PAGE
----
"We are going to find newer, better debate platforms to ensure that future nominees are not forced to go through the biased CPD in order to make their case to the American people," McDaniel said in a statement.

PHOTO: In this March 28, 2022, file photo, Senate Republican candidates take the stage before the start of Ohio's Senate Republican Primary Debate, at Central State University in Wilberforce, Ohio.
In this March 28, 2022, file photo, Senate Republican candidates take the stage before the start of Ohio's Senate Republican Primary Debate, at Central State University in Wilberforce, Ohio.
Joshua A. Bickel/The Columbus Dispatch via AP, Pool, FILE

The RNC's declaration is misleading, because the party can't actually "withdraw" from the Commission on Presidential Debates as it is not a part of CPD in the first place. Officials from the commission, a non-partisan group that has hosted debates since the late 1980s, have said that it doesn't work with political parties to plan debates. It works with the candidates themselves.

What remains to be seen is if the party could enforce its debate pledge for GOP candidates if a major candidate wanted to participate.

While the RNC has formally taken aim at debates held during the presidential campaign, a host of GOP candidates in midterm races around the country, including battleground states, have already been skipping debates. The result? Fewer opportunities for voters to hear about candidates and their platforms before they cast their ballots.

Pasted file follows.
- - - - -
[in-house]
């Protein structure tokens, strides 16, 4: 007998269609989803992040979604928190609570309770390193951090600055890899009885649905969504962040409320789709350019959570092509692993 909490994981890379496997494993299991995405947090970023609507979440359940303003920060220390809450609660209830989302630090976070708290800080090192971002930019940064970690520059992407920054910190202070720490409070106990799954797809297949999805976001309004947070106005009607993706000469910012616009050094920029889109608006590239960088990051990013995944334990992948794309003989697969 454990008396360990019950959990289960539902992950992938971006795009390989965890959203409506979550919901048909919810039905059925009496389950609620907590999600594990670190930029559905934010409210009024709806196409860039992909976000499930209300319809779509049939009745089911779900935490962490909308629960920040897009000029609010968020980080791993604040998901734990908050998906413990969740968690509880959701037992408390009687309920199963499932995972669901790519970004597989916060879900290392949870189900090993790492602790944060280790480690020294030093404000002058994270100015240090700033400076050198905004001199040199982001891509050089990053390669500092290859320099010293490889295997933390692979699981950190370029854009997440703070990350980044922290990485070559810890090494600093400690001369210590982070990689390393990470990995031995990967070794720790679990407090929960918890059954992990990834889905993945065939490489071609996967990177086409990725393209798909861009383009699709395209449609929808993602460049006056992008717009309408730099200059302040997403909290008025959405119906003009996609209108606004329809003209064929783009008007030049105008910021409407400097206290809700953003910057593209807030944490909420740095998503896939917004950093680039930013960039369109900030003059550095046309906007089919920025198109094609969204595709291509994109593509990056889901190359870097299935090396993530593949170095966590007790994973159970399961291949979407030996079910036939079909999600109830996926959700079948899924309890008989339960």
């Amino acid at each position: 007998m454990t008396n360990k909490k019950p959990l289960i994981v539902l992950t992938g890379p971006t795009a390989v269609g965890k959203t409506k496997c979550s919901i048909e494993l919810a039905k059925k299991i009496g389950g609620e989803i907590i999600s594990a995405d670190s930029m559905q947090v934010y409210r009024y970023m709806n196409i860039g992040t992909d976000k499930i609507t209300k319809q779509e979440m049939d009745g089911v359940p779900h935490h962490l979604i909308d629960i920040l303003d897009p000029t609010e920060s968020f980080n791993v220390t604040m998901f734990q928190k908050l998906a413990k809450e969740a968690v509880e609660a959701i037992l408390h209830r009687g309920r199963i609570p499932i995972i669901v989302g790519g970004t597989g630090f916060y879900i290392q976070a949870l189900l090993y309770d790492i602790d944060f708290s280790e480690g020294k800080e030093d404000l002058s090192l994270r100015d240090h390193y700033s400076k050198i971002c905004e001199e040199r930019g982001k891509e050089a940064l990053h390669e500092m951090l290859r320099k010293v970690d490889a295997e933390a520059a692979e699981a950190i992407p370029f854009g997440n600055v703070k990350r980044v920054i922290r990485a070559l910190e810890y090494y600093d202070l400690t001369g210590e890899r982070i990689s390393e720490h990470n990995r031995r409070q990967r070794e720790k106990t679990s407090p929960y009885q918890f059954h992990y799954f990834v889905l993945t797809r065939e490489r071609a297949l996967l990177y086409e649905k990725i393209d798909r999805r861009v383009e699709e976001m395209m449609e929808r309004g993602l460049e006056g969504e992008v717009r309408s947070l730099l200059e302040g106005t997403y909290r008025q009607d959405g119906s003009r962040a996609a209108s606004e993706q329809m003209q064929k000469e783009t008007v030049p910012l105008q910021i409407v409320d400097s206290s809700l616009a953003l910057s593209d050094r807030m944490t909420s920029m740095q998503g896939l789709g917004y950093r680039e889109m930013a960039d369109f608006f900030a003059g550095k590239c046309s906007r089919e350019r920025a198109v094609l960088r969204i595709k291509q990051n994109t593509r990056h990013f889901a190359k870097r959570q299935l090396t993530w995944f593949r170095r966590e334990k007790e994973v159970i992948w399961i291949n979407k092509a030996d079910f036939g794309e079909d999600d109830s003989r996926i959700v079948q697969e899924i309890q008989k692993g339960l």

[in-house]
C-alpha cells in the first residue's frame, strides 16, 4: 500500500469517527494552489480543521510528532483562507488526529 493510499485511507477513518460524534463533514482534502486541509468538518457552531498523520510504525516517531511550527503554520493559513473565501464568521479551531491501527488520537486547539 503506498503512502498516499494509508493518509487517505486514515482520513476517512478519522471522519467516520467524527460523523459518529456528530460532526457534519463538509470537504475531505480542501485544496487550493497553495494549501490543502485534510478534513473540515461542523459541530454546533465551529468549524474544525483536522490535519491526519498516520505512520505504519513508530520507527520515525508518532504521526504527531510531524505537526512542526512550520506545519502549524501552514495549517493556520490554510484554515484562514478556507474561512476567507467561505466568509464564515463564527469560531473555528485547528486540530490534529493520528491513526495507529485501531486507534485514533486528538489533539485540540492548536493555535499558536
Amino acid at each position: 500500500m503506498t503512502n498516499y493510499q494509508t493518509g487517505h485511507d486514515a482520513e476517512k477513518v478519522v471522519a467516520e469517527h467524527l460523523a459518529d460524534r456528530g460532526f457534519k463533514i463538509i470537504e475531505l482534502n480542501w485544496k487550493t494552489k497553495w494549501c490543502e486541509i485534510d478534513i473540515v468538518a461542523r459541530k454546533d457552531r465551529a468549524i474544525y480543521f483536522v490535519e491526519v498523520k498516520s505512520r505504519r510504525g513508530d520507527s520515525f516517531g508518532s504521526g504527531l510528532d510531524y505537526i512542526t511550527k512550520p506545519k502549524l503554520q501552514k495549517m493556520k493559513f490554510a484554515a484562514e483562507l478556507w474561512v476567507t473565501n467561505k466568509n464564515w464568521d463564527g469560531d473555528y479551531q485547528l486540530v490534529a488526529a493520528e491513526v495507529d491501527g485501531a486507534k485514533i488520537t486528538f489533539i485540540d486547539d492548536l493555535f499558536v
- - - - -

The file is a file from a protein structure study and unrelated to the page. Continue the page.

The TIP with Alisa Wiersema

As Republicans continue to critique the Biden administration over COVID-19 mitigation policies, the political divides over the decision to end Title 42 continues to deepen within the president's own party on the campaign trail.

At least two Democrats in high-profile 2022 midterm races are publicly distancing themselves from the White House's move to end the Trump-era pandemic policy. In a recent interview with the Milwaukee Journal Sentinel, Senate candidate Mandela Barnes from Wisconsin said he does not support lifting Title 42 because there is currently no plan in place that "can keep asylum seekers and people in the country safe."

PHOTO: In this March 12, 2022, file photo, Beto O'Rourke speaks to guests at an event at the 2022 SXSW Conference and Festivals in Austin, Texas.
In this March 12, 2022, file photo, Beto O'Rourke speaks to guests at an event at the 2022 SXSW Conference and Festivals in Austin, Texas.